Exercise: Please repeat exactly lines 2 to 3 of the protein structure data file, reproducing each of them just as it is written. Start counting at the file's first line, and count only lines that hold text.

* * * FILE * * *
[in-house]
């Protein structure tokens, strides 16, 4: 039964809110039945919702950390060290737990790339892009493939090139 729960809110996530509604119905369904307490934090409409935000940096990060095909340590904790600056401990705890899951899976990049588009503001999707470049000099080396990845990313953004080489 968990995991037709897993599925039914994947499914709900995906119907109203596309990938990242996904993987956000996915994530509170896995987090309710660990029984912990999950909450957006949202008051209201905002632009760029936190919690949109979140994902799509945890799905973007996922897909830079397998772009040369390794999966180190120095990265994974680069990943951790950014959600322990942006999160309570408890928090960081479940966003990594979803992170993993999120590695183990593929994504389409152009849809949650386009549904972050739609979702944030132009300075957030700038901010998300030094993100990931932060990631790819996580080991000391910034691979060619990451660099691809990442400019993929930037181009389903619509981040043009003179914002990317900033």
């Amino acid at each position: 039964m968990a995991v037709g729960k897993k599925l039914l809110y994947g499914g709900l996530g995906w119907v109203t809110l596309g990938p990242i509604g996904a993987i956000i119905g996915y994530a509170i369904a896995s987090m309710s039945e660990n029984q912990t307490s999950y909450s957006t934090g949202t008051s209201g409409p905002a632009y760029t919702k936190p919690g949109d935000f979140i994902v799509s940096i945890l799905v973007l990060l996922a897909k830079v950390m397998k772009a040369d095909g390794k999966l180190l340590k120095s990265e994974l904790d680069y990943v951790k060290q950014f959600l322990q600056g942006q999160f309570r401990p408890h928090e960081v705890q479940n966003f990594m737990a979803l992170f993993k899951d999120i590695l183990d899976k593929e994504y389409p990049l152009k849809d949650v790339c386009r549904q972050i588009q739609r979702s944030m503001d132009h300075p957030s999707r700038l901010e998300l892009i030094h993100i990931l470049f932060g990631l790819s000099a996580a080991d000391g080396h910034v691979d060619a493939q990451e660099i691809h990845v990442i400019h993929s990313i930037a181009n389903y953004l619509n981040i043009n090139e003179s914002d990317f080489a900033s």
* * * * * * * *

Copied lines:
């Protein structure tokens, strides 16, 4: 039964809110039945919702950390060290737990790339892009493939090139 729960809110996530509604119905369904307490934090409409935000940096990060095909340590904790600056401990705890899951899976990049588009503001999707470049000099080396990845990313953004080489 968990995991037709897993599925039914994947499914709900995906119907109203596309990938990242996904993987956000996915994530509170896995987090309710660990029984912990999950909450957006949202008051209201905002632009760029936190919690949109979140994902799509945890799905973007996922897909830079397998772009040369390794999966180190120095990265994974680069990943951790950014959600322990942006999160309570408890928090960081479940966003990594979803992170993993999120590695183990593929994504389409152009849809949650386009549904972050739609979702944030132009300075957030700038901010998300030094993100990931932060990631790819996580080991000391910034691979060619990451660099691809990442400019993929930037181009389903619509981040043009003179914002990317900033």
């Amino acid at each position: 039964m968990a995991v037709g729960k897993k599925l039914l809110y994947g499914g709900l996530g995906w119907v109203t809110l596309g990938p990242i509604g996904a993987i956000i119905g996915y994530a509170i369904a896995s987090m309710s039945e660990n029984q912990t307490s999950y909450s957006t934090g949202t008051s209201g409409p905002a632009y760029t919702k936190p919690g949109d935000f979140i994902v799509s940096i945890l799905v973007l990060l996922a897909k830079v950390m397998k772009a040369d095909g390794k999966l180190l340590k120095s990265e994974l904790d680069y990943v951790k060290q950014f959600l322990q600056g942006q999160f309570r401990p408890h928090e960081v705890q479940n966003f990594m737990a979803l992170f993993k899951d999120i590695l183990d899976k593929e994504y389409p990049l152009k849809d949650v790339c386009r549904q972050i588009q739609r979702s944030m503001d132009h300075p957030s999707r700038l901010e998300l892009i030094h993100i990931l470049f932060g990631l790819s000099a996580a080991d000391g080396h910034v691979d060619a493939q990451e660099i691809h990845v990442i400019h993929s990313i930037a181009n389903y953004l619509n981040i043009n090139e003179s914002d990317f080489a900033s």